Read More »from My breastfeeding horror just goes to show why bribing mothers is the right way forward
  • By Matt Hawkins

    As a Green party supporter it can sometimes be frustrating to witness the way the press (often even the left-leaning section) write us out of political discussions. When lamenting the impasse from the major political parties on issues such the support for welfare or opposition to the rampant march of privatisation, the Green party rarely seems to warrant a mention – despite the fact that these policy areas are now deeply embedded in the party’s psyche.

    Even the debate, sparked by Russell Brand's rallying cry on Newsnight, as to where we can look for a political alternative to the three mainstream parties has rarely included a mention of what the Green party has to offer.

    Green coverage in mainstream media is often reliant on long exposés where the party takes on the form of an exotic animal. Brought out to be shown off to the curious crowds, the party is swiftly returned to its cage to await another outing, too ethereal and wild for day-to-day discussion

    This is

    Read More »from The Greens are Britain’s first female political party
  • When the nimbyism has been dismissed and the quarrels over compensation muted, the shale gas debate comes down to one, simple unanswered question: can the promises of the fracking lobby really be put into practice?

    Most of the horror stories seen in the US - flames coming out of taps, dead tree wastelands, contaminated water complaints - are easily written off in Britain. Those desperate to get fracking in the UK simply point to the watchdogs, an easy go-to bogeyman, as an easy group to blame.

    Contrast the patchy, disinterested attitude of the American regulators with the British equivalent. At a shale gas industry conference in Manchester earlier this year, the Environment Agency's representative arrived armed with a powerpoint presentation designed to show just how rigorous its supervision of fracking would be. David Forster's flashy presentation briskly worked through a long list of environmental perils posed by fracking. But he promised "detailed technical guidance for operators"

    Read More »from Who watches the frackers?
  • What are Iain Duncan Smith's redeeming qualities?

    Today's public accounts committee report shines a spotlight on a department which is out of control. Bad news is ignored. Vast sums of money are authorised by personal assistants for work which has not always been specified. Up to £425 million has been wasted and may need to be written-off, including £140 million on IT equipment which is no longer suitable for the project. The left hand does not know, or even seem to care, what the right hand is doing.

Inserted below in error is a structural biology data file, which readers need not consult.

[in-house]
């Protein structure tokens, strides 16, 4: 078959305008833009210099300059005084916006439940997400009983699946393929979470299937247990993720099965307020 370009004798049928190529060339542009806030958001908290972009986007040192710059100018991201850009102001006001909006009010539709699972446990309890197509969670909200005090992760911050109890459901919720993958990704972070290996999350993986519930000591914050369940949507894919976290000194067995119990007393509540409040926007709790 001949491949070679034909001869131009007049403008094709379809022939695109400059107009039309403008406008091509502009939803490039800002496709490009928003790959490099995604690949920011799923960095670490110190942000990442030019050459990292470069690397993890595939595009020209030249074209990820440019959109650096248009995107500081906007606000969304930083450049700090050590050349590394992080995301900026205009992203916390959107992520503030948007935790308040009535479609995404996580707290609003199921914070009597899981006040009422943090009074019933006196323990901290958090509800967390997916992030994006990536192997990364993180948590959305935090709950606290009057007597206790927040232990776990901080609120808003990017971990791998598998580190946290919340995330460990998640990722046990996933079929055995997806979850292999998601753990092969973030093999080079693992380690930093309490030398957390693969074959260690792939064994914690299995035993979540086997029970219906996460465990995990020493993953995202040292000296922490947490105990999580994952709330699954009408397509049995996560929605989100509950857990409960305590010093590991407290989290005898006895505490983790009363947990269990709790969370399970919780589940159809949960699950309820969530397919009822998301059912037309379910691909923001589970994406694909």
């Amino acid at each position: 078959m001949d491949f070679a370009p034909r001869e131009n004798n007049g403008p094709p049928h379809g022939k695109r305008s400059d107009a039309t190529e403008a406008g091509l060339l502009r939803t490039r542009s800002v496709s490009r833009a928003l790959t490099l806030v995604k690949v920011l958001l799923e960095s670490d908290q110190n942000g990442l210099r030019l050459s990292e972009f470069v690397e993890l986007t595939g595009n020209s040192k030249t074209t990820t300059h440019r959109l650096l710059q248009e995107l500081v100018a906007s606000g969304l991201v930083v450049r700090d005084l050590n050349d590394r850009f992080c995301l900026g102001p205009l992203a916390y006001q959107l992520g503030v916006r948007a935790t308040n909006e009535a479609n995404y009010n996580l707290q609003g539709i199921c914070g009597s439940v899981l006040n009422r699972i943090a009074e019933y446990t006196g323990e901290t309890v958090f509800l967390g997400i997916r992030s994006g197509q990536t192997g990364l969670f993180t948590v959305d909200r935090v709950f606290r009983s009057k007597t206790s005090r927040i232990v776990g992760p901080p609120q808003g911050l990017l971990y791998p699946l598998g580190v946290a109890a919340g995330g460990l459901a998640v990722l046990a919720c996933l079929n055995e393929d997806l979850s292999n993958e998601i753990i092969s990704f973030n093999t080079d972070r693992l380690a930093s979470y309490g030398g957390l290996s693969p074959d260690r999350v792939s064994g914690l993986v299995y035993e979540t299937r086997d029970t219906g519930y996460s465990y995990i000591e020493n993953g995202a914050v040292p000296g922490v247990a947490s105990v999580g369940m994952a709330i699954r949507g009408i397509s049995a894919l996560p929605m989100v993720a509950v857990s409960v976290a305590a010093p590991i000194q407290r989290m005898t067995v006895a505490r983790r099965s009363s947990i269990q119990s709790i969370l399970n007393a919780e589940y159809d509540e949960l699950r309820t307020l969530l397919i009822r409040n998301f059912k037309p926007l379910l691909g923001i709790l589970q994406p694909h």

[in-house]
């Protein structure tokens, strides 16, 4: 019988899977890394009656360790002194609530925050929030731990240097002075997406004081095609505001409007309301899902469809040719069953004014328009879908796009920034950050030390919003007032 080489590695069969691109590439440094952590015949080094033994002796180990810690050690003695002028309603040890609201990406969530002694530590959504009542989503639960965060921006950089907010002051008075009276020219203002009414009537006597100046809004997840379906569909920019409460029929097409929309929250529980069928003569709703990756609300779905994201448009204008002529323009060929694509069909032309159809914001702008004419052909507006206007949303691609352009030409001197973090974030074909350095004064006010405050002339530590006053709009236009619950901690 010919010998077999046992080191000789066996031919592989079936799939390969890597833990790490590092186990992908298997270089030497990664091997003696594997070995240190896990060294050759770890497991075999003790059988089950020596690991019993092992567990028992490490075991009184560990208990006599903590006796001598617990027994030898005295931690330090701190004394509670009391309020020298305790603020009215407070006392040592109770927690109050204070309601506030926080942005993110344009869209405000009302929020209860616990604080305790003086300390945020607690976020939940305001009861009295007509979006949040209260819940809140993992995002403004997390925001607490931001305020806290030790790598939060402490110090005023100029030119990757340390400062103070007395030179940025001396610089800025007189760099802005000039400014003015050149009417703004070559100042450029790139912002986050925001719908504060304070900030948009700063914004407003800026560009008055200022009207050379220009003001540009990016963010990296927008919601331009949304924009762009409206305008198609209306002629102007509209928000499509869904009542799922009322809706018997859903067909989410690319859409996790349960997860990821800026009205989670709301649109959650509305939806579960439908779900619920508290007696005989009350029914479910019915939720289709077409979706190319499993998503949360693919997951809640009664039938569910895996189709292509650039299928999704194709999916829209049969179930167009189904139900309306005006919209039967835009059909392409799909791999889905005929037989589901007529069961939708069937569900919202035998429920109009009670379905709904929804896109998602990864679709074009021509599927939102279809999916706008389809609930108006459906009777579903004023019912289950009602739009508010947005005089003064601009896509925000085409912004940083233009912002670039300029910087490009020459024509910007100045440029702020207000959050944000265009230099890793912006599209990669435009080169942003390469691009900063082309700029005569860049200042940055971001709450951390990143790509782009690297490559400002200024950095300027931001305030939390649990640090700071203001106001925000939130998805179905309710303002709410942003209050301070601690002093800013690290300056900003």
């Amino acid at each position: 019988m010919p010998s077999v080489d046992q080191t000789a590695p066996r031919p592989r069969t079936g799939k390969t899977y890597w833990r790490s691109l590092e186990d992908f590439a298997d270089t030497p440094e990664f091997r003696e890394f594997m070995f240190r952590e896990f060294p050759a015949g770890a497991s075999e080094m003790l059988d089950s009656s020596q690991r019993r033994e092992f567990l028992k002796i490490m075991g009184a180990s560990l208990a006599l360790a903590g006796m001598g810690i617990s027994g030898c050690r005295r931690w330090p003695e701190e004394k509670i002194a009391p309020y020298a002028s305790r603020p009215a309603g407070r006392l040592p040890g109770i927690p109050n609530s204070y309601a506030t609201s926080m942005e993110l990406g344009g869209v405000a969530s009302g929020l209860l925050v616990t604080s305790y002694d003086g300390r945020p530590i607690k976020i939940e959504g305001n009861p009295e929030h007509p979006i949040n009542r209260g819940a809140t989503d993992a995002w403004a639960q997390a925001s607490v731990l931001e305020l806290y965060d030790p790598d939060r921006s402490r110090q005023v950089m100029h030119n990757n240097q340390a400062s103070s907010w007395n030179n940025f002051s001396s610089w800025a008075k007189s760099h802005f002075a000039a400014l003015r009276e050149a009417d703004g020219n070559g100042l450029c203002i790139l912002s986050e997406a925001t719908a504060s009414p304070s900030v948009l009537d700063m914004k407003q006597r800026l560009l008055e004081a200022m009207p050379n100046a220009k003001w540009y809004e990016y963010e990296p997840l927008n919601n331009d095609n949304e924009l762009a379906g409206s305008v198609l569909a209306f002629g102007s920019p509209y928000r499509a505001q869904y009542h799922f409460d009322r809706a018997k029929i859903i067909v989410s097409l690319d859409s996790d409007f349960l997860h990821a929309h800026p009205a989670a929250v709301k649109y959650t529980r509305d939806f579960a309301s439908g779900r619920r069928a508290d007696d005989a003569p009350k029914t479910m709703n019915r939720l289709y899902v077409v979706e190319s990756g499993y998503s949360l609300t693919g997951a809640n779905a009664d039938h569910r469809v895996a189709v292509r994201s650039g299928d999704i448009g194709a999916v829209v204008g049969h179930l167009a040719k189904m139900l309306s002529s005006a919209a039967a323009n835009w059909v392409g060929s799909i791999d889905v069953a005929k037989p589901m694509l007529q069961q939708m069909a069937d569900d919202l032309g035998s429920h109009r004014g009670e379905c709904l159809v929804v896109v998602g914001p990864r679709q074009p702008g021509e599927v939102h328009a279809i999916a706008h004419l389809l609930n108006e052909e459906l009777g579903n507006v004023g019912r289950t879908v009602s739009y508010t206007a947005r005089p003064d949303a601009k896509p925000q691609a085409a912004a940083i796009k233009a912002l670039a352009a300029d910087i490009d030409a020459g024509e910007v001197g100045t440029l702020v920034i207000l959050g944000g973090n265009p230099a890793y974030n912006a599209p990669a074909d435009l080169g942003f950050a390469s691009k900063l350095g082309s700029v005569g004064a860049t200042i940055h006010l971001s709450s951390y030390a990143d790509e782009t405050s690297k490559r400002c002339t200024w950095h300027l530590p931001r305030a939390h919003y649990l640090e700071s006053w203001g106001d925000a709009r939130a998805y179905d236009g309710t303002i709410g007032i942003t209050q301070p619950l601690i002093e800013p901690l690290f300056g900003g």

Duncan Smith has undertaken the most ambitious restructuring of the welfare system in a generation and it is blowing up in his face. The report was one of the most damning to be published this year. Duncan Smith's response, according to the Times, was to demand MPs on the committee pin the blame on his permanent secretary, Robert Devereux.

    It's all a day in the life for the work and pensions secretary, whose relationship with the truth is as tenuous as George Best's relationship
    Read More »from Iain Duncan Smith is no longer fit-for-work
  • By Adam Bienkov

    Those fun-loving types at the Taxpayers' alliance have published a new list of 201 ways for local councils to save money.

    While there are many sensible suggestions on the list, there are also a fair few idiotic ones.

    Here's a look at five of them:

    1. "Where appropriate use cattle and sheep to graze on council land rather than spending money on grass cutting."

    Fancy taking your kids to the local park? I'm afraid you'll have to navigate your way past a herd of Fresians first. There is a fantastically twisted logic to this suggestion. For some reason, councils spending money on gardeners is a bad idea, but spending money on an army of farmers, sheep dippers and veterinarians is a perfectly brilliant idea. Off the scale idiotic.

    2. "Charge for use of the staff car park."

    There are lots of good ways to motivate public sector workers. Charging them to turn up to work isn't one of them. If you really want to take some money back from council employees, you may as
    Read More »from ‘Replace gardeners with cows’ and four other stupid suggestions from the Taxpayers’ Alliance
  • By Godfrey Bloom

    There is much confusion in the minds of the media and electorate as to exactly which direction the UK economy is actually travelling. This is not easy to guess. GDP is frequently heralded as the most reliable compass. It is most certainly not, if indeed it ever was.

    Let us take a look at what GDP is. How is it defined? I am comfortable with the Penguin Dictionary of Economics: "Aa measure of the total flow of goods and services produced by the economy over a specific time period". There are a number of caveats attached but they are simple and non controversial and this is not an economics paper but an aide memoire for the interested layman.

    Let me give two examples of why it is such an unreliable measure of economic success. Using my Euro-constituency as my first, let us imagine I was a benevolent plenipotentiary in Yorkshire and North Lincolnshire and my subjects judged me on GDP growth for the kingdom.

    At present this figure is close to zero, stifled by 20% VAT,

    Read More »from Don’t be fooled by GDP – this is a fake boom